Crail’s vital WWII training role celebrated

A Fairey Swordfish releasing a torpedo over the Firth of Forth. Photo from Crail Museum  Heritage Centre.

A Fairey Swordfish releasing a torpedo over the Firth of Forth. Photo from Crail Museum Heritage Centre.

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Crail Museum is to celebrate the 75th anniversary of HMS Jackdaw, the Royal Naval Air Station at Crail.

In 1940 the station was tasked with the specialised training of pilots and observers in the operational techniques of torpedo attack.

The training was not without danger - a number of young men were killed in crashes practising torpedo attacks on target ships in the Firth of Forth and others died in accidents ashore. A number are buried in Commonwealth War Graves in Crail Kirk Cemetery.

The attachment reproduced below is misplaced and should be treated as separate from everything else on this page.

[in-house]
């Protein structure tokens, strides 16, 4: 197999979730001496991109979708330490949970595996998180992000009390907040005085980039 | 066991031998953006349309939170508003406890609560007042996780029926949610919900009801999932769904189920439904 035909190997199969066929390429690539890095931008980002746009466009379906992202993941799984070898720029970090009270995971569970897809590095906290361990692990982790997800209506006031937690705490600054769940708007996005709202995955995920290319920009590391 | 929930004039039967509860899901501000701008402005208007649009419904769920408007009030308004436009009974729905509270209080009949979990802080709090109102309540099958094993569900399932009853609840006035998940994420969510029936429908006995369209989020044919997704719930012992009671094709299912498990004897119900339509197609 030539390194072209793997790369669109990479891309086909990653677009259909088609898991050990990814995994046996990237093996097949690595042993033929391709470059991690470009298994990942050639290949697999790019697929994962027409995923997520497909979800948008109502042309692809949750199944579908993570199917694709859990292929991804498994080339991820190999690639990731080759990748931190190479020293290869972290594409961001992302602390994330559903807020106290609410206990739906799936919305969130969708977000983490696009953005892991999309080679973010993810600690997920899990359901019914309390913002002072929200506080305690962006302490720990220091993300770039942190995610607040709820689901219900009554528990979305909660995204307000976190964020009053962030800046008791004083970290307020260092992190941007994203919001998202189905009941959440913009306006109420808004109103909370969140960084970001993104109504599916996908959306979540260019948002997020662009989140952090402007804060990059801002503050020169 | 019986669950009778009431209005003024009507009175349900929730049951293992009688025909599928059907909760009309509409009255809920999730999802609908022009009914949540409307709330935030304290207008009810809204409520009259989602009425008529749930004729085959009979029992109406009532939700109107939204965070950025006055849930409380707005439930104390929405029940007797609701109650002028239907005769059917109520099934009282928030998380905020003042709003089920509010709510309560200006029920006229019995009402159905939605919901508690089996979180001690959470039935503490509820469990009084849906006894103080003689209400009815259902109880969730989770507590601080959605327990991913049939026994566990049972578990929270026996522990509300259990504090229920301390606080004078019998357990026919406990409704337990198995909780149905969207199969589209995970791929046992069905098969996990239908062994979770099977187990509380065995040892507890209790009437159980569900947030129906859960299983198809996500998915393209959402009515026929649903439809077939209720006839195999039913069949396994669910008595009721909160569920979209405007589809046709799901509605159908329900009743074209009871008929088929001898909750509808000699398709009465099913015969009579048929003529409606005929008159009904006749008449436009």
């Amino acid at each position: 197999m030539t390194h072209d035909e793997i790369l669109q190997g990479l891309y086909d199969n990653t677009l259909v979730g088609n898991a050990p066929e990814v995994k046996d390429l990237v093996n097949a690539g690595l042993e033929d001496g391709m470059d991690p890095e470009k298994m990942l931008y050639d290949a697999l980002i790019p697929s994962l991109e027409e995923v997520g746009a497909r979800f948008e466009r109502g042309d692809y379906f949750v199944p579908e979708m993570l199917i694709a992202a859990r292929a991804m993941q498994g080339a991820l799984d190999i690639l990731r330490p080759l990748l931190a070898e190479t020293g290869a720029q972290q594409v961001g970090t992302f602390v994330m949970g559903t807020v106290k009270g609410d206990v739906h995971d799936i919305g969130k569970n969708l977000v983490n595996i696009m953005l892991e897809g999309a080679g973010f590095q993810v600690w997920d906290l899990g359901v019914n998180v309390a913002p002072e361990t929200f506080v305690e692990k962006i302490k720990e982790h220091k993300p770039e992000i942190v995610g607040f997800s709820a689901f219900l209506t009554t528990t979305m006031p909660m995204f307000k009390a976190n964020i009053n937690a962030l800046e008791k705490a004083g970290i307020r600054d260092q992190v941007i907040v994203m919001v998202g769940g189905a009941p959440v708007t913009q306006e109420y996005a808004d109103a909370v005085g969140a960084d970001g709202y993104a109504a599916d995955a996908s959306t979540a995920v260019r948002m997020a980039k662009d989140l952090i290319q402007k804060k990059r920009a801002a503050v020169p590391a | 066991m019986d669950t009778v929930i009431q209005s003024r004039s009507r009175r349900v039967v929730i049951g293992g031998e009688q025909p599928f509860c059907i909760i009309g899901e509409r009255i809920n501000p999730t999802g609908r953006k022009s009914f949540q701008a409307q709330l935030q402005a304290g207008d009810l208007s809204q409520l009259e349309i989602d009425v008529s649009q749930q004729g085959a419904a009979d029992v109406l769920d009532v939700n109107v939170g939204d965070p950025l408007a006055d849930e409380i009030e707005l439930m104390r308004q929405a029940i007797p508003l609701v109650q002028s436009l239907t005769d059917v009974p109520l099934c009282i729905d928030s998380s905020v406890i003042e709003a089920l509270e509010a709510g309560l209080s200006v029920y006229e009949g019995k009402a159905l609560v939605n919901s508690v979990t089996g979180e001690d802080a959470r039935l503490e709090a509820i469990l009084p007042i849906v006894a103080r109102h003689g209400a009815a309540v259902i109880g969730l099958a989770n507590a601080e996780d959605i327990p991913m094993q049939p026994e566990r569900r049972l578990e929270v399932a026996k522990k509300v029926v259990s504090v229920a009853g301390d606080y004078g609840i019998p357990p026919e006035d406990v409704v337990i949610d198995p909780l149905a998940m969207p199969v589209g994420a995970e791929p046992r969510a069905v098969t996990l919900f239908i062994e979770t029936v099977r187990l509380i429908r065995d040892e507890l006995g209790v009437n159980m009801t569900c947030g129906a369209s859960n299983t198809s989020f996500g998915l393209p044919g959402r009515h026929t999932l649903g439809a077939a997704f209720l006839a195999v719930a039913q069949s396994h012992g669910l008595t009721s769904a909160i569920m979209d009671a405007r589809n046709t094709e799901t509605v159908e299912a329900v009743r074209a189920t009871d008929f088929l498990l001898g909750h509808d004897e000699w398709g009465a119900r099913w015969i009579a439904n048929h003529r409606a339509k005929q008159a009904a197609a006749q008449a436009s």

The Museum will mark the occasion with two events on Saturday. At 3pm there will be a small service by the war graves conducted by the Rev Gordon Craig, a former RN Chaplain who lives locally, after which wreaths will be laid on behalf of the RN, RNZN, Crail Museum, Crail Community Council and others.

At 7pm there will be a ‘Jackdaw’ evening in the Kirk Hall which will include talks by Stephen Prince, Head of the RN Historical Branch and Assistant Director of the Naval Staff, and by Naval Historian Commander David Hobbs.

For more email office@crailmuseum.org.uk